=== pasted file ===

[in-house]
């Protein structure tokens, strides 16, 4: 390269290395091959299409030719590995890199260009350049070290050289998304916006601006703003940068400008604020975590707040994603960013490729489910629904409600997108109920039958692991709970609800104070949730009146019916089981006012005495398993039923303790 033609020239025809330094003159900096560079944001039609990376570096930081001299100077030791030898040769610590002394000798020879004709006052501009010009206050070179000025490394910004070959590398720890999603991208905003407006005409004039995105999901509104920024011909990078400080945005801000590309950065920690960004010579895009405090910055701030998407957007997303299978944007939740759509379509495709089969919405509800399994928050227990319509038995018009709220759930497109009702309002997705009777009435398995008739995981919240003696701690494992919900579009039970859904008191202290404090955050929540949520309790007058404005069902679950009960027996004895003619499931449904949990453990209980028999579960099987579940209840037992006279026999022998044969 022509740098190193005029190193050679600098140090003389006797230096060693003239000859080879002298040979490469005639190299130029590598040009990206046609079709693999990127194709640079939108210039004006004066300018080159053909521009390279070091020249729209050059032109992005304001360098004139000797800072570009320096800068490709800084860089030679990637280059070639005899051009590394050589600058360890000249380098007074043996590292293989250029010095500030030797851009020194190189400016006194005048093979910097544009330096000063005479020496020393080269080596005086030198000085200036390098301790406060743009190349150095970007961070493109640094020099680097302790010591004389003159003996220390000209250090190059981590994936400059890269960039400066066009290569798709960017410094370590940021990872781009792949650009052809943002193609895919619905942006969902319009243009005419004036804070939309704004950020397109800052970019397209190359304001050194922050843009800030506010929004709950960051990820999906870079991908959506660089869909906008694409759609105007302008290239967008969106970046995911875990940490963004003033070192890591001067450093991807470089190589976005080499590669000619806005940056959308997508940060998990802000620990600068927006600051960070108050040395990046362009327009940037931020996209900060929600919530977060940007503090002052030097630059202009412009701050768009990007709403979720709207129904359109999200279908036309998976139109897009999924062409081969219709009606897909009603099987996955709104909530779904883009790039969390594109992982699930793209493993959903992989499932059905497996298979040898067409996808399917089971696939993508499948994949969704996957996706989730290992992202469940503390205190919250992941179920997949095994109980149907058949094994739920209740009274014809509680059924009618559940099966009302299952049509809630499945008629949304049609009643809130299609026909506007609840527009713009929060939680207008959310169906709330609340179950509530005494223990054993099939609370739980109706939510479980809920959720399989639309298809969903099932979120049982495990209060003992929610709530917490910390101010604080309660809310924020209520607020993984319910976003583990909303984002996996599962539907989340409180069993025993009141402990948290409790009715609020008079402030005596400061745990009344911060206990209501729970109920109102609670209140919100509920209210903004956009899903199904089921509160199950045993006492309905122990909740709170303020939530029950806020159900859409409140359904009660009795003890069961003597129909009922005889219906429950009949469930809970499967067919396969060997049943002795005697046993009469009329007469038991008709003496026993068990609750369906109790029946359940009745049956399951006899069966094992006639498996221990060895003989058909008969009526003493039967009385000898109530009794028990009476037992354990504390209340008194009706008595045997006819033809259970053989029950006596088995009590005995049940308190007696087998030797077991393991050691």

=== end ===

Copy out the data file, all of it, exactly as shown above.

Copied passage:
[in-house]
């Protein structure tokens, strides 16, 4: 390269290395091959299409030719590995890199260009350049070290050289998304916006601006703003940068400008604020975590707040994603960013490729489910629904409600997108109920039958692991709970609800104070949730009146019916089981006012005495398993039923303790 033609020239025809330094003159900096560079944001039609990376570096930081001299100077030791030898040769610590002394000798020879004709006052501009010009206050070179000025490394910004070959590398720890999603991208905003407006005409004039995105999901509104920024011909990078400080945005801000590309950065920690960004010579895009405090910055701030998407957007997303299978944007939740759509379509495709089969919405509800399994928050227990319509038995018009709220759930497109009702309002997705009777009435398995008739995981919240003696701690494992919900579009039970859904008191202290404090955050929540949520309790007058404005069902679950009960027996004895003619499931449904949990453990209980028999579960099987579940209840037992006279026999022998044969 022509740098190193005029190193050679600098140090003389006797230096060693003239000859080879002298040979490469005639190299130029590598040009990206046609079709693999990127194709640079939108210039004006004066300018080159053909521009390279070091020249729209050059032109992005304001360098004139000797800072570009320096800068490709800084860089030679990637280059070639005899051009590394050589600058360890000249380098007074043996590292293989250029010095500030030797851009020194190189400016006194005048093979910097544009330096000063005479020496020393080269080596005086030198000085200036390098301790406060743009190349150095970007961070493109640094020099680097302790010591004389003159003996220390000209250090190059981590994936400059890269960039400066066009290569798709960017410094370590940021990872781009792949650009052809943002193609895919619905942006969902319009243009005419004036804070939309704004950020397109800052970019397209190359304001050194922050843009800030506010929004709950960051990820999906870079991908959506660089869909906008694409759609105007302008290239967008969106970046995911875990940490963004003033070192890591001067450093991807470089190589976005080499590669000619806005940056959308997508940060998990802000620990600068927006600051960070108050040395990046362009327009940037931020996209900060929600919530977060940007503090002052030097630059202009412009701050768009990007709403979720709207129904359109999200279908036309998976139109897009999924062409081969219709009606897909009603099987996955709104909530779904883009790039969390594109992982699930793209493993959903992989499932059905497996298979040898067409996808399917089971696939993508499948994949969704996957996706989730290992992202469940503390205190919250992941179920997949095994109980149907058949094994739920209740009274014809509680059924009618559940099966009302299952049509809630499945008629949304049609009643809130299609026909506007609840527009713009929060939680207008959310169906709330609340179950509530005494223990054993099939609370739980109706939510479980809920959720399989639309298809969903099932979120049982495990209060003992929610709530917490910390101010604080309660809310924020209520607020993984319910976003583990909303984002996996599962539907989340409180069993025993009141402990948290409790009715609020008079402030005596400061745990009344911060206990209501729970109920109102609670209140919100509920209210903004956009899903199904089921509160199950045993006492309905122990909740709170303020939530029950806020159900859409409140359904009660009795003890069961003597129909009922005889219906429950009949469930809970499967067919396969060997049943002795005697046993009469009329007469038991008709003496026993068990609750369906109790029946359940009745049956399951006899069966094992006639498996221990060895003989058909008969009526003493039967009385000898109530009794028990009476037992354990504390209340008194009706008595045997006819033809259970053989029950006596088995009590005995049940308190007696087998030797077991393991050691």